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MC Gusto

Freeloading Rusty
Jan 11, 2016
12,647
12,746
Ya get nothin' for nothin'
If that's what you do
Turn around bitch I got a use for you
Besides you ain't got nothin' better to do
And I'm bored
 

psychicdeath

Member
Jan 21, 2015
647
1,247
Dave's Song of the Day

Little Bit O' Soul – The Music Explosion

Wednesday song of the day: Today’s song was the only hit by a 1960s garage band from Ohio.



English songwriters John Carter and Ken Lewis wrote a song in 1964 extolling the virtues of music to make your life happier. The song, Little Bit O’ Soul, was recorded the next year by an English band called The Little Darlings, but the record didn’t do much.

Two years later, a band from Ohio called The Music Explosion was auditioning for producers Jerry Kasenetz and Jeff Katz, who gave them a copy of the Little Darlings record to learn Little Bit O’ Soul for a possible cover version. They recorded the song with a more prominent bass line, and the record was a local hit. It eventually broke nationwide once Kasenetz and Katz shopped the record around to the bigger California radio stations. After this, The Music Explosion version of Little Bit O’ Soul rose to #2 on the Billboard Hot 100 chart and sold over a million copies.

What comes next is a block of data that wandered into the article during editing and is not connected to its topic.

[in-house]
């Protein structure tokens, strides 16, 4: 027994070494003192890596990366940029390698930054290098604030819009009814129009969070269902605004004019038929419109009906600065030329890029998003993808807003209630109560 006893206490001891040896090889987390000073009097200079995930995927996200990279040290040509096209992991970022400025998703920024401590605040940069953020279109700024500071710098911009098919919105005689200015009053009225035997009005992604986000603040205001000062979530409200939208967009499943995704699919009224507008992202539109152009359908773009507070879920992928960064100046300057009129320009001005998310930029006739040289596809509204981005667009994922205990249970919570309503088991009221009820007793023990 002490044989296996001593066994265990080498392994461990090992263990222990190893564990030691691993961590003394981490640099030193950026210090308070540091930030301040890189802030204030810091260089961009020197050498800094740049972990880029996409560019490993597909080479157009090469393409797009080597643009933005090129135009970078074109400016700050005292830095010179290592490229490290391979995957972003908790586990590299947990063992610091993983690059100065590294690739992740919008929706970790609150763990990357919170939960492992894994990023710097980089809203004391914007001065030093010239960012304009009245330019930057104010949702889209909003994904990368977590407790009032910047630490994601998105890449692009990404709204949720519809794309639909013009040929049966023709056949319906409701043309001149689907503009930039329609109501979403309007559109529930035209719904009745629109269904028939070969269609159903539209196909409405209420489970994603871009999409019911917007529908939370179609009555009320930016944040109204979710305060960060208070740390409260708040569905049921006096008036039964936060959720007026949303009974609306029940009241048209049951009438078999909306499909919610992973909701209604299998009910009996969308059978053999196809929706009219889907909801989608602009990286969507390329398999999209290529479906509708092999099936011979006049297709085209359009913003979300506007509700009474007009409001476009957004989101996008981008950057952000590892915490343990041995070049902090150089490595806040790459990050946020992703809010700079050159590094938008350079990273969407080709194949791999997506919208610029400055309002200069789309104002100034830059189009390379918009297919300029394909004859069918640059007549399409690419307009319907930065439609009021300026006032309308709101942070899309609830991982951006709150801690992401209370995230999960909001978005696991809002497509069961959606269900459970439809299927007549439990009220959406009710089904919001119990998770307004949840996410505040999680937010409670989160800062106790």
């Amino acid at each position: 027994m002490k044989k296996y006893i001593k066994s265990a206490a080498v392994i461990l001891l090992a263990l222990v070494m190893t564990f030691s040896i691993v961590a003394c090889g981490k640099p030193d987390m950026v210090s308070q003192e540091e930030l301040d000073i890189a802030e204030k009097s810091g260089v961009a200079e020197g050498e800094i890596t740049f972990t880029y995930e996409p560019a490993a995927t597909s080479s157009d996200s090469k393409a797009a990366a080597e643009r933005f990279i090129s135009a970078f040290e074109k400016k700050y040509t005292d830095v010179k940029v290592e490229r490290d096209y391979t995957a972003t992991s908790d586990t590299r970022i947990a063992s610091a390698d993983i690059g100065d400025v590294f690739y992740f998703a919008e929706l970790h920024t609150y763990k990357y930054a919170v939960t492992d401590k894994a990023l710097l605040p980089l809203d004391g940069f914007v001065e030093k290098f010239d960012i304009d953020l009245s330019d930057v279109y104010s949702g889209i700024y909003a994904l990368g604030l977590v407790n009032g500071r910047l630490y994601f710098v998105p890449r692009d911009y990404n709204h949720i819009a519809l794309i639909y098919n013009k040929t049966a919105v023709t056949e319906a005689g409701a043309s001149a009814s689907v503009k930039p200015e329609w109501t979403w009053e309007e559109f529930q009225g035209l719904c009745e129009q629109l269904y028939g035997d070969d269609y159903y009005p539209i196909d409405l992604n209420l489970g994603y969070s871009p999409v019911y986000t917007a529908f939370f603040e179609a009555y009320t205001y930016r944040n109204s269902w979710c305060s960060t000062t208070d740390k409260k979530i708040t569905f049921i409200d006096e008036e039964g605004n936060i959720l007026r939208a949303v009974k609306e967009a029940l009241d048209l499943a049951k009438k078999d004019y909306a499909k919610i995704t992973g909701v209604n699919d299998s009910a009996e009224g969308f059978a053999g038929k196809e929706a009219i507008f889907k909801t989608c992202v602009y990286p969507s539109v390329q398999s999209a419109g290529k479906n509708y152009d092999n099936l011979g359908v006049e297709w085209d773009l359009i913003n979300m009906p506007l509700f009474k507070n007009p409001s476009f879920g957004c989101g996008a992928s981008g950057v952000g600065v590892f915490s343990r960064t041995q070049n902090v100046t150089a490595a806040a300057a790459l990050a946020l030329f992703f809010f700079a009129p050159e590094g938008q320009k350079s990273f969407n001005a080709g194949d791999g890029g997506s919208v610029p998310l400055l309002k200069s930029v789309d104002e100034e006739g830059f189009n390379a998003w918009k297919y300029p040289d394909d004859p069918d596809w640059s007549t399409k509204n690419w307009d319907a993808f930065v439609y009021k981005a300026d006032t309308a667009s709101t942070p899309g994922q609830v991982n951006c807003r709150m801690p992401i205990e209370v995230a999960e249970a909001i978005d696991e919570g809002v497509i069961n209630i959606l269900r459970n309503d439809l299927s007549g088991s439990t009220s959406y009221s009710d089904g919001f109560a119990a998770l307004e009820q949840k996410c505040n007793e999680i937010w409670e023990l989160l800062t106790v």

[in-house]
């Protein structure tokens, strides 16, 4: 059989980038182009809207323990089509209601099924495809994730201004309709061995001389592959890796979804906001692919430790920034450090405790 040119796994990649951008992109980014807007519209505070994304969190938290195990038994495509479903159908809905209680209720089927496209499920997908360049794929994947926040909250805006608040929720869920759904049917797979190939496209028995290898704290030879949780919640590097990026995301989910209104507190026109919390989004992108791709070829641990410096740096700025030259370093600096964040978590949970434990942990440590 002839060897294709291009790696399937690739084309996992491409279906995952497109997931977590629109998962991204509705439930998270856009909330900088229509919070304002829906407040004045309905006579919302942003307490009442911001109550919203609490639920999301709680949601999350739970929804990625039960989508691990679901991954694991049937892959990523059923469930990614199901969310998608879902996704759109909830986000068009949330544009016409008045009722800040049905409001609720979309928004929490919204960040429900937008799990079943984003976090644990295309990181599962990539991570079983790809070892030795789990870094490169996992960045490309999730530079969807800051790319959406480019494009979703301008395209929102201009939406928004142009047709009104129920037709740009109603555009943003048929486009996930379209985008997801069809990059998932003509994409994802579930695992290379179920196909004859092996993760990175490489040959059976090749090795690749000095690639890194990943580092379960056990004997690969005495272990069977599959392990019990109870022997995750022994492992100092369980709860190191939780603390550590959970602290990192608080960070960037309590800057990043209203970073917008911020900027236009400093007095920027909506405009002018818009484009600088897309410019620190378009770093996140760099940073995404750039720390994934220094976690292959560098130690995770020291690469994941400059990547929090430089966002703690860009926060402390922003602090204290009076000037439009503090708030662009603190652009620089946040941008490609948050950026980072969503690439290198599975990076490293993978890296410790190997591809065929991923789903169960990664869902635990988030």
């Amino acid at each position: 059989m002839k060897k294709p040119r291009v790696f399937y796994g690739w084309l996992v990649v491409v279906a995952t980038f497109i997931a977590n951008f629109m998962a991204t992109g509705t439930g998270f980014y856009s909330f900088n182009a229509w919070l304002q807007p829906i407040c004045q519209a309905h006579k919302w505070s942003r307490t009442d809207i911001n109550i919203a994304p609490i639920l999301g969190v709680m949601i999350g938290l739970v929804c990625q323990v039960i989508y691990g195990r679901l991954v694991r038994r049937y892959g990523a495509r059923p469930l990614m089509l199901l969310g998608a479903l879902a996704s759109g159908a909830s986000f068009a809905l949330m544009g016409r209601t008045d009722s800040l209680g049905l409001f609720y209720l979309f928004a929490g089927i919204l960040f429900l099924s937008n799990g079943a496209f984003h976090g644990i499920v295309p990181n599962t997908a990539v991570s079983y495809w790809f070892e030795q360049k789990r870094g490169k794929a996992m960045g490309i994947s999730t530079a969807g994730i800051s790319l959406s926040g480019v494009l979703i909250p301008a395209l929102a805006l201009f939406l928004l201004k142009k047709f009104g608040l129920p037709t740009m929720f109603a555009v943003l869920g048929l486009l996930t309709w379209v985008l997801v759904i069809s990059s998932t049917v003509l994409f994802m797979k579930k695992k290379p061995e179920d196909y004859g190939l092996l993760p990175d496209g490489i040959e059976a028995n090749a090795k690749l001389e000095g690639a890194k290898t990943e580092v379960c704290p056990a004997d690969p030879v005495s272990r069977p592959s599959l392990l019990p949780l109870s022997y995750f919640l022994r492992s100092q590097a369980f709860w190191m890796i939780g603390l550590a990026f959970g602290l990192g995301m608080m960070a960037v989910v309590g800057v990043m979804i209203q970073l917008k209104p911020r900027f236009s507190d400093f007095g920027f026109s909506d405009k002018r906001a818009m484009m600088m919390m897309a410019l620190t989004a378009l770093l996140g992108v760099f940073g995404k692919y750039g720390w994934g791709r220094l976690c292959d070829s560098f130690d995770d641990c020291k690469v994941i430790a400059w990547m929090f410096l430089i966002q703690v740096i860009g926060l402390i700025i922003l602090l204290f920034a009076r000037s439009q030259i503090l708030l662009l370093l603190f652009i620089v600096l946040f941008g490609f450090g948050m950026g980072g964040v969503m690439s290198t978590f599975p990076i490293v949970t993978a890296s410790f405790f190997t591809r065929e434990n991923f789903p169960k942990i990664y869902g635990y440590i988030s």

The Music Explosion released several more singles over the next two years, but none broke the Top 40, and most failed to even make the Hot 100 chart. As for Little Bit O’ Soul, it was covered by mostly unknown bands several times in the 1960s and 1970s, then most famously by The Ramones in 1983, and was sampled by 2 Live Crew in 1989.

The Music Explosion, 1967


The Little Darlings, 1965


Tomorrow: No one knows who she is or what her name is
 

psychicdeath

Member
Jan 21, 2015
647
1,247
Dave's Song of the Day

Hot Child in the City – Nick Gilder

Thursday song of the day: Today’s song was inspired by the singer seeing underage prostitutes walking the streets.



Nick Gilder was the singer for Canadian glam band Sweeney Todd, who had a 1975 #1 hit in Canada with the song Roxy Roller. He later left the band for a solo career and was replaced by a 15-year old named Bryan Adams, who went on to much bigger solo success.

Gilder released his first album, You Know Who You Are, in 1977. It did not chart. The following year, he released his second solo album, City Nights. That album contained the song Hot Child in the City, which was released as a single and became a huge hit.